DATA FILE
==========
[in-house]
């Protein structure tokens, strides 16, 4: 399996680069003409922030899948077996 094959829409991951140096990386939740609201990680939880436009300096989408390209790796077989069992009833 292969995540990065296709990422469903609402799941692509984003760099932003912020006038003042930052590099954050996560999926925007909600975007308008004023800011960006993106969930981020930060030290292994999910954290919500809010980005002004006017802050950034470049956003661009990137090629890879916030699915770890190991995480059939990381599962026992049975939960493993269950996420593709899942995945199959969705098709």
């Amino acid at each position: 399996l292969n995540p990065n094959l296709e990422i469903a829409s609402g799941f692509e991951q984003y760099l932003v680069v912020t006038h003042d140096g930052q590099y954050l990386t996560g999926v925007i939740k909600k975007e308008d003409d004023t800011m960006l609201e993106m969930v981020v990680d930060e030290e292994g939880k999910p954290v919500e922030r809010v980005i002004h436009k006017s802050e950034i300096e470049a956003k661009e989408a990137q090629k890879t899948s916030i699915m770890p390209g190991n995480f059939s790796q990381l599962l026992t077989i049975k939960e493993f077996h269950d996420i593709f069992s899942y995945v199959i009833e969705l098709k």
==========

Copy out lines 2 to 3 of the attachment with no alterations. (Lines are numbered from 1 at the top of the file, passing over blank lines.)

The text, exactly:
């Protein structure tokens, strides 16, 4: 399996680069003409922030899948077996 094959829409991951140096990386939740609201990680939880436009300096989408390209790796077989069992009833 292969995540990065296709990422469903609402799941692509984003760099932003912020006038003042930052590099954050996560999926925007909600975007308008004023800011960006993106969930981020930060030290292994999910954290919500809010980005002004006017802050950034470049956003661009990137090629890879916030699915770890190991995480059939990381599962026992049975939960493993269950996420593709899942995945199959969705098709």
């Amino acid at each position: 399996l292969n995540p990065n094959l296709e990422i469903a829409s609402g799941f692509e991951q984003y760099l932003v680069v912020t006038h003042d140096g930052q590099y954050l990386t996560g999926v925007i939740k909600k975007e308008d003409d004023t800011m960006l609201e993106m969930v981020v990680d930060e030290e292994g939880k999910p954290v919500e922030r809010v980005i002004h436009k006017s802050e950034i300096e470049a956003k661009e989408a990137q090629k890879t899948s916030i699915m770890p390209g190991n995480f059939s790796q990381l599962l026992t077989i049975k939960e493993f077996h269950d996420i593709f069992s899942y995945v199959i009833e969705l098709k």